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Hey folks. Me again with the latest chapter of "Caring for mom from 200 miles away".


About a week ago we finally finished the transition of my mom from her sister's place to assisted living after a long frustrating bout of issues in regard to my mom's frontotemporal dementia. Mom hasn't done particularly well with assisted living and it looks like they are going to recommend a transition to memory care next week. I'm okay with this, I'm really just happy that they were willing to give her a shot in assisted living at all.


The bigger problem is that in the morning she's supposed to take a long acting insulin injection. She's been pretty good about this historically, but she always takes it on her own in the bathroom as she's very self conscious about the injection. Now that she's in assisted living she seems to be unable to move away from this routine and allow the nurses to administer the injection. This is causing problems as the facility is state regulated, meaning they have to administer medication and treatment and visually witness the process in order to confirm it occurred. Due to this my mom is being listed as 'failing to adhere to medication'. Given that this is outside of the required boundaries of state regulation, they are saying that if we can't get her on board with nurse administration of insulin, she may have to leave. That's hard to do when someone is dealing with FTD.


If they kick her out for this, I have no idea whatsoever what I'm going to do next. Any other state regulated facility is going to have the same issue. She can't go back to her sister's and she can't come here because I live on the other side of an international border.


The facility says not to stress too much, that they are going to dig deeper into the issue and see what they can do, but we haven't had a lot of luck with my mom since she started showing symptoms and history tells me that this worst case scenario is something I should start preparing for,


Any ideas?

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My husband takes the long acting insulin injection as well. He gives it to himself in his stomach. Recently he was in the hospital and the nurse asked if he would like her to give it to him in the back of his arm. He had never had it there before because it would be awkward for him to give to himself on the back of his arm.
They probably needed to see him take it and since he had a hospital gown on it was easier for all involved if the nurse gave it in the arm.
Your mom might not mind if the nurse gave it in her arm. It might be worth a mention to the staff to see if that’s a possibility. It goes in the back of the arm not on top but I’m sure the nurses would know where or could find out. Perhaps they could just give her the injection as something new and not discuss the stomach imjection at all? Just an idea.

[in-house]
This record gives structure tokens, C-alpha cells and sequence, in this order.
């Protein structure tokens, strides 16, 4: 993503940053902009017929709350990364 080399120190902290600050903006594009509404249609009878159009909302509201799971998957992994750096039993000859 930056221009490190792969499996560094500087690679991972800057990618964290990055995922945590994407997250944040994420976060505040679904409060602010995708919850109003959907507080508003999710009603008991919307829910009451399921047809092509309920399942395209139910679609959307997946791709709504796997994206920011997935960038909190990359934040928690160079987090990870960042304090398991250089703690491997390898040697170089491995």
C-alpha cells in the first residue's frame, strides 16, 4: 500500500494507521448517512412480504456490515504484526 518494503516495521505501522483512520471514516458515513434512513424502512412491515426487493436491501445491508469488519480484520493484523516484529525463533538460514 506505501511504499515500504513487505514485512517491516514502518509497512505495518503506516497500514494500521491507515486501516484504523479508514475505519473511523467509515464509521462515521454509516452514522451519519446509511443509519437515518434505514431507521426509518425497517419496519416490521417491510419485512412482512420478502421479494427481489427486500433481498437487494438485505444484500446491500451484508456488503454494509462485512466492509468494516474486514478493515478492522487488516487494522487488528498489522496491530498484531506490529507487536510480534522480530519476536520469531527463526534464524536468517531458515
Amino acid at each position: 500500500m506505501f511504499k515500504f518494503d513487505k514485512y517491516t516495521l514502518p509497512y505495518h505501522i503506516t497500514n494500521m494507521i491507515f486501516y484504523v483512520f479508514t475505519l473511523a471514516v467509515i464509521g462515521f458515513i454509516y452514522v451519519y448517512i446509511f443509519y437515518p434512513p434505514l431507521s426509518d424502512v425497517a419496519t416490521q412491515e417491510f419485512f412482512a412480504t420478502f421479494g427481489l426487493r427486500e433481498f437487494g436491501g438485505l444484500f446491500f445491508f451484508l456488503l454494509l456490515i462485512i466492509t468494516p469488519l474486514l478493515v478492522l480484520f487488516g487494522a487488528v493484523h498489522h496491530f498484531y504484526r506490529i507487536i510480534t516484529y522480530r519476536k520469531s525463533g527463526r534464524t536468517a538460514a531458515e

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Portmarly Feb 7, 2019
I regularly inject in the backs of my arms and prefer it over all other sites. To get the right location I just line up the back side of my upper arm against a door, corner, or edge like a car seat, and roll the fleshy back part forward, then inject near the back where the fat is. Fat doesn't have nerve endings so you'll know if you did it right.
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I'd give the staff at the Memory Care unit the chance to figure it out and make it work. I was surprised at how all the troubles, issues, difficulties, etc., that the regular AL had with my LO disappeared when she went into secure Memory Care. They seem to just handle things. They are trained and I've never seen them have trouble getting any of the residents comply. I got the feeling that regular AL staff just didn't have the time or energy to deal with her. MC staff consider it normal behavior and deal with it. I hope it works out well for her.
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Reply to Sunnygirl1
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Get her tested first a UTI right away. If this is a sudden change in her mental status, it's a medical emergency and she needs a workup.
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PeterS Feb 4, 2019
Unfortunately this is not a sudden change. We've been dealing with the issues of frontotemporal dementia for a long time now and this is pretty much par for the course. She is very obstinate. The lack of ability to be 'redirected' is the leading reason why they are suggesting her for memory care.
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Shortly after I got my friend, Beth, with frontal temporal dementia, into a memory care apartment, she would not let staff members clean her up after she soiled herself. The head nurse told me I should take her to a geri-psych ward at a hospital to find an anti-psychotic drug that would calm her down without doping her up. It took phone calls to 3 different hospitals before I found one with an opening in their geri-psych ward. I was wondering how I was going to get her husband away from her because as soon as she wasn't with him, she was looking for him. When it was time for Beth to go up to the geri-psych ward, a bunch of their staff came into the waiting room and started talking with Beth--distracting her so her husband and I could slip out. It took 3 1/2 weeks to find the right drug and dosage, but once done, she was an angel to work with--agreeable, helpful--and never knocked out or dopey. During her stay, they had their anniversary and the husband's birthday. We visited for those occasions and brought cake to celebrate with and it worked well. The expense for this was covered by her health insurance, so we had no big bill to pay. I was their power of attorney in charge of their finances and health decisions, so paid attention to all those details. I never knew these wards existed or such medications, so the guidance I got from the AL/MC nurse was really important for me. She gave me advice for every step of her decline until hospice took over and she passed on. I was grateful for everything because I had never had this kind of responsibility before and working with dementia was all new to me. Good luck! I hope you have the same good fortune and guidance.